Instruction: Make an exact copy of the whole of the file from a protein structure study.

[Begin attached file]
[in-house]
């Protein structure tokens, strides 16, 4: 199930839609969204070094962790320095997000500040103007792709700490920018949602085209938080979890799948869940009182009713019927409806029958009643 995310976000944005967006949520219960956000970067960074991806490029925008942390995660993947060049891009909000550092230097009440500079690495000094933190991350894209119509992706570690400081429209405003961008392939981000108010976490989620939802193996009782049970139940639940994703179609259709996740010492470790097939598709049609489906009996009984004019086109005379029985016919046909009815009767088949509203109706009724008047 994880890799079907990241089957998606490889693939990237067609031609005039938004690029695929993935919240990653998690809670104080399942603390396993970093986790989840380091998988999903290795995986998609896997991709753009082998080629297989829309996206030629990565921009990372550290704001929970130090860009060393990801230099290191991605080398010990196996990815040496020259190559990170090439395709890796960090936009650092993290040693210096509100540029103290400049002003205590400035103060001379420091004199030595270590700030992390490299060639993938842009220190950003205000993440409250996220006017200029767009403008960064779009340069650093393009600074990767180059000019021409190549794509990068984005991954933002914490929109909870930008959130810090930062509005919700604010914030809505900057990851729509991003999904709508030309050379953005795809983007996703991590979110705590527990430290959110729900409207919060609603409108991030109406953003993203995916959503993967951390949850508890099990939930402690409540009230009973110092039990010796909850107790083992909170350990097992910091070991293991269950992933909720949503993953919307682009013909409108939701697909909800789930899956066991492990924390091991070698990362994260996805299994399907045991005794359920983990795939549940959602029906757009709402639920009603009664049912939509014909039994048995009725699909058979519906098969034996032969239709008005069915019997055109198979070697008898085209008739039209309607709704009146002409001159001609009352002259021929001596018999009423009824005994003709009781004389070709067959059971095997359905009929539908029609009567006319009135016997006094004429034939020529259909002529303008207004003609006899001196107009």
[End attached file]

[in-house]
């Protein structure tokens, strides 16, 4: 199930839609969204070094962790320095997000500040103007792709700490920018949602085209938080979890799948869940009182009713019927409806029958009643 995310976000944005967006949520219960956000970067960074991806490029925008942390995660993947060049891009909000550092230097009440500079690495000094933190991350894209119509992706570690400081429209405003961008392939981000108010976490989620939802193996009782049970139940639940994703179609259709996740010492470790097939598709049609489906009996009984004019086109005379029985016919046909009815009767088949509203109706009724008047 994880890799079907990241089957998606490889693939990237067609031609005039938004690029695929993935919240990653998690809670104080399942603390396993970093986790989840380091998988999903290795995986998609896997991709753009082998080629297989829309996206030629990565921009990372550290704001929970130090860009060393990801230099290191991605080398010990196996990815040496020259190559990170090439395709890796960090936009650092993290040693210096509100540029103290400049002003205590400035103060001379420091004199030595270590700030992390490299060639993938842009220190950003205000993440409250996220006017200029767009403008960064779009340069650093393009600074990767180059000019021409190549794509990068984005991954933002914490929109909870930008959130810090930062509005919700604010914030809505900057990851729509991003999904709508030309050379953005795809983007996703991590979110705590527990430290959110729900409207919060609603409108991030109406953003993203995916959503993967951390949850508890099990939930402690409540009230009973110092039990010796909850107790083992909170350990097992910091070991293991269950992933909720949503993953919307682009013909409108939701697909909800789930899956066991492990924390091991070698990362994260996805299994399907045991005794359920983990795939549940959602029906757009709402639920009603009664049912939509014909039994048995009725699909058979519906098969034996032969239709008005069915019997055109198979070697008898085209008739039209309607709704009146002409001159001609009352002259021929001596018999009423009824005994003709009781004389070709067959059971095997359905009929539908029609009567006319009135016997006094004429034939020529259909002529303008207004003609006899001196107009």